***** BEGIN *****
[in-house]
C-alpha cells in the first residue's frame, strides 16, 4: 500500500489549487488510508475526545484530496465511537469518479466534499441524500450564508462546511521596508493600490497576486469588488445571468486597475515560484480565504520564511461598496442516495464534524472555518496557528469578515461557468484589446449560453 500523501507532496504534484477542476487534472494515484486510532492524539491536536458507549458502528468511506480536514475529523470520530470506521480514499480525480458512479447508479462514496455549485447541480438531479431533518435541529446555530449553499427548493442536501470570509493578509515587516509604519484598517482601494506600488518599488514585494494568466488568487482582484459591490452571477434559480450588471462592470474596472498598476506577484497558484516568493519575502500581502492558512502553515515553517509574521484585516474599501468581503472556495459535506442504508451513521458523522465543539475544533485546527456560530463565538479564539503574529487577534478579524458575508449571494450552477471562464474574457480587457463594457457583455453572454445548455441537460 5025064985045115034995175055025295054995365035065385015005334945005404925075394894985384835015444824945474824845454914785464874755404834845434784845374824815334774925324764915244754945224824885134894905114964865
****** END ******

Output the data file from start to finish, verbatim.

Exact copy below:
[in-house]
C-alpha cells in the first residue's frame, strides 16, 4: 500500500489549487488510508475526545484530496465511537469518479466534499441524500450564508462546511521596508493600490497576486469588488445571468486597475515560484480565504520564511461598496442516495464534524472555518496557528469578515461557468484589446449560453 500523501507532496504534484477542476487534472494515484486510532492524539491536536458507549458502528468511506480536514475529523470520530470506521480514499480525480458512479447508479462514496455549485447541480438531479431533518435541529446555530449553499427548493442536501470570509493578509515587516509604519484598517482601494506600488518599488514585494494568466488568487482582484459591490452571477434559480450588471462592470474596472498598476506577484497558484516568493519575502500581502492558512502553515515553517509574521484585516474599501468581503472556495459535506442504508451513521458523522465543539475544533485546527456560530463565538479564539503574529487577534478579524458575508449571494450552477471562464474574457480587457463594457457583455453572454445548455441537460 5025064985045115034995175055025295054995365035065385015005334945005404925075394894985384835015444824945474824845454914785464874755404834845434784845374824815334774925324764915244754945224824885134894905114964865